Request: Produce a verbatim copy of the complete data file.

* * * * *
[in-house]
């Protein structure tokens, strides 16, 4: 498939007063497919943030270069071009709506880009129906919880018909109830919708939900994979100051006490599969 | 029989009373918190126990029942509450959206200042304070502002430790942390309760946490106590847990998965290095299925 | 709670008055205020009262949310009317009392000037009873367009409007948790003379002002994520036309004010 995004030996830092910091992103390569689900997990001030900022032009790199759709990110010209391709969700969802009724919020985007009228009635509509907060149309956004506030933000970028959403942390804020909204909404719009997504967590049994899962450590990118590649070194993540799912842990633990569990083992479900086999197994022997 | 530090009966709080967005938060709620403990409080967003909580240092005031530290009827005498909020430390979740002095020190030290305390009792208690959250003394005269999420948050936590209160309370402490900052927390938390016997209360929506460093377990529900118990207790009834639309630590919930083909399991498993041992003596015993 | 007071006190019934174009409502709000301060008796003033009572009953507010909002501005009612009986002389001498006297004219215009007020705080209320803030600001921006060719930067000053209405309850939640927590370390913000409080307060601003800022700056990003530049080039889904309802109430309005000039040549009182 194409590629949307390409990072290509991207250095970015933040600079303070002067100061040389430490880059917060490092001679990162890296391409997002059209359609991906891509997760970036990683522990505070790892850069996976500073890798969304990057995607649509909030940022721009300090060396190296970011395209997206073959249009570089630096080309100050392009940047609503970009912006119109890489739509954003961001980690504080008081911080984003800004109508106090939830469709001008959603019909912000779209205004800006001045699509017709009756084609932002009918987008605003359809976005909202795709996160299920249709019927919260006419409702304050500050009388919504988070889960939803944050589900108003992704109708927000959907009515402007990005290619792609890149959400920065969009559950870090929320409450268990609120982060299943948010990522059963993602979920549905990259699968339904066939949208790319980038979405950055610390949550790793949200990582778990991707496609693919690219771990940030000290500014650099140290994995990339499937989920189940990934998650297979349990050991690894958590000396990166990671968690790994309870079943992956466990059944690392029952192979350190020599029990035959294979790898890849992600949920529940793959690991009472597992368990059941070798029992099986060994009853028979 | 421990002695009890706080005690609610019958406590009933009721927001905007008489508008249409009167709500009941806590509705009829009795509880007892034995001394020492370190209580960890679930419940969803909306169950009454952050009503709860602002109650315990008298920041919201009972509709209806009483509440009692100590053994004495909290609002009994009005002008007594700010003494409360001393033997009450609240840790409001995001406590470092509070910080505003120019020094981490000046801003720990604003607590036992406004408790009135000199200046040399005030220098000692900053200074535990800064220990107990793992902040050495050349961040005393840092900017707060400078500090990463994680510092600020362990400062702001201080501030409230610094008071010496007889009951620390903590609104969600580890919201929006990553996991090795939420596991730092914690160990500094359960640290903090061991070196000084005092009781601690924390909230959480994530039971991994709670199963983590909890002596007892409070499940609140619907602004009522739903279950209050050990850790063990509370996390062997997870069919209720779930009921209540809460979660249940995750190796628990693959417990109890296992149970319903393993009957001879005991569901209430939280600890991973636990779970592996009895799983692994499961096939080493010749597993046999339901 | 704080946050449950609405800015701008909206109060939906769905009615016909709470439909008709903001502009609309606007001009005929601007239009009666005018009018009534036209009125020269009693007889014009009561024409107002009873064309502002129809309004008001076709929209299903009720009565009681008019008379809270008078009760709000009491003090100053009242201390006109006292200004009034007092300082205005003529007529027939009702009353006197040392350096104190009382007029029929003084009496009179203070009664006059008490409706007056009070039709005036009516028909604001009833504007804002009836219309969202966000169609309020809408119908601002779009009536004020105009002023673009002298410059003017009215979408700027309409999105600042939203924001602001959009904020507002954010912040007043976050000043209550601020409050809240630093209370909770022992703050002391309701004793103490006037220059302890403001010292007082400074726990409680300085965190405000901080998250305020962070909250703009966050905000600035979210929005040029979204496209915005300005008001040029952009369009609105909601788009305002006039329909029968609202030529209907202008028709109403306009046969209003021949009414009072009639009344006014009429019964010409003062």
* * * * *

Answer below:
[in-house]
């Protein structure tokens, strides 16, 4: 498939007063497919943030270069071009709506880009129906919880018909109830919708939900994979100051006490599969 | 029989009373918190126990029942509450959206200042304070502002430790942390309760946490106590847990998965290095299925 | 709670008055205020009262949310009317009392000037009873367009409007948790003379002002994520036309004010 995004030996830092910091992103390569689900997990001030900022032009790199759709990110010209391709969700969802009724919020985007009228009635509509907060149309956004506030933000970028959403942390804020909204909404719009997504967590049994899962450590990118590649070194993540799912842990633990569990083992479900086999197994022997 | 530090009966709080967005938060709620403990409080967003909580240092005031530290009827005498909020430390979740002095020190030290305390009792208690959250003394005269999420948050936590209160309370402490900052927390938390016997209360929506460093377990529900118990207790009834639309630590919930083909399991498993041992003596015993 | 007071006190019934174009409502709000301060008796003033009572009953507010909002501005009612009986002389001498006297004219215009007020705080209320803030600001921006060719930067000053209405309850939640927590370390913000409080307060601003800022700056990003530049080039889904309802109430309005000039040549009182 194409590629949307390409990072290509991207250095970015933040600079303070002067100061040389430490880059917060490092001679990162890296391409997002059209359609991906891509997760970036990683522990505070790892850069996976500073890798969304990057995607649509909030940022721009300090060396190296970011395209997206073959249009570089630096080309100050392009940047609503970009912006119109890489739509954003961001980690504080008081911080984003800004109508106090939830469709001008959603019909912000779209205004800006001045699509017709009756084609932002009918987008605003359809976005909202795709996160299920249709019927919260006419409702304050500050009388919504988070889960939803944050589900108003992704109708927000959907009515402007990005290619792609890149959400920065969009559950870090929320409450268990609120982060299943948010990522059963993602979920549905990259699968339904066939949208790319980038979405950055610390949550790793949200990582778990991707496609693919690219771990940030000290500014650099140290994995990339499937989920189940990934998650297979349990050991690894958590000396990166990671968690790994309870079943992956466990059944690392029952192979350190020599029990035959294979790898890849992600949920529940793959690991009472597992368990059941070798029992099986060994009853028979 | 421990002695009890706080005690609610019958406590009933009721927001905007008489508008249409009167709500009941806590509705009829009795509880007892034995001394020492370190209580960890679930419940969803909306169950009454952050009503709860602002109650315990008298920041919201009972509709209806009483509440009692100590053994004495909290609002009994009005002008007594700010003494409360001393033997009450609240840790409001995001406590470092509070910080505003120019020094981490000046801003720990604003607590036992406004408790009135000199200046040399005030220098000692900053200074535990800064220990107990793992902040050495050349961040005393840092900017707060400078500090990463994680510092600020362990400062702001201080501030409230610094008071010496007889009951620390903590609104969600580890919201929006990553996991090795939420596991730092914690160990500094359960640290903090061991070196000084005092009781601690924390909230959480994530039971991994709670199963983590909890002596007892409070499940609140619907602004009522739903279950209050050990850790063990509370996390062997997870069919209720779930009921209540809460979660249940995750190796628990693959417990109890296992149970319903393993009957001879005991569901209430939280600890991973636990779970592996009895799983692994499961096939080493010749597993046999339901 | 704080946050449950609405800015701008909206109060939906769905009615016909709470439909008709903001502009609309606007001009005929601007239009009666005018009018009534036209009125020269009693007889014009009561024409107002009873064309502002129809309004008001076709929209299903009720009565009681008019008379809270008078009760709000009491003090100053009242201390006109006292200004009034007092300082205005003529007529027939009702009353006197040392350096104190009382007029029929003084009496009179203070009664006059008490409706007056009070039709005036009516028909604001009833504007804002009836219309969202966000169609309020809408119908601002779009009536004020105009002023673009002298410059003017009215979408700027309409999105600042939203924001602001959009904020507002954010912040007043976050000043209550601020409050809240630093209370909770022992703050002391309701004793103490006037220059302890403001010292007082400074726990409680300085965190405000901080998250305020962070909250703009966050905000600035979210929005040029979204496209915005300005008001040029952009369009609105909601788009305002006039329909029968609202030529209907202008028709109403306009046969209003021949009414009072009639009344006014009429019964010409003062």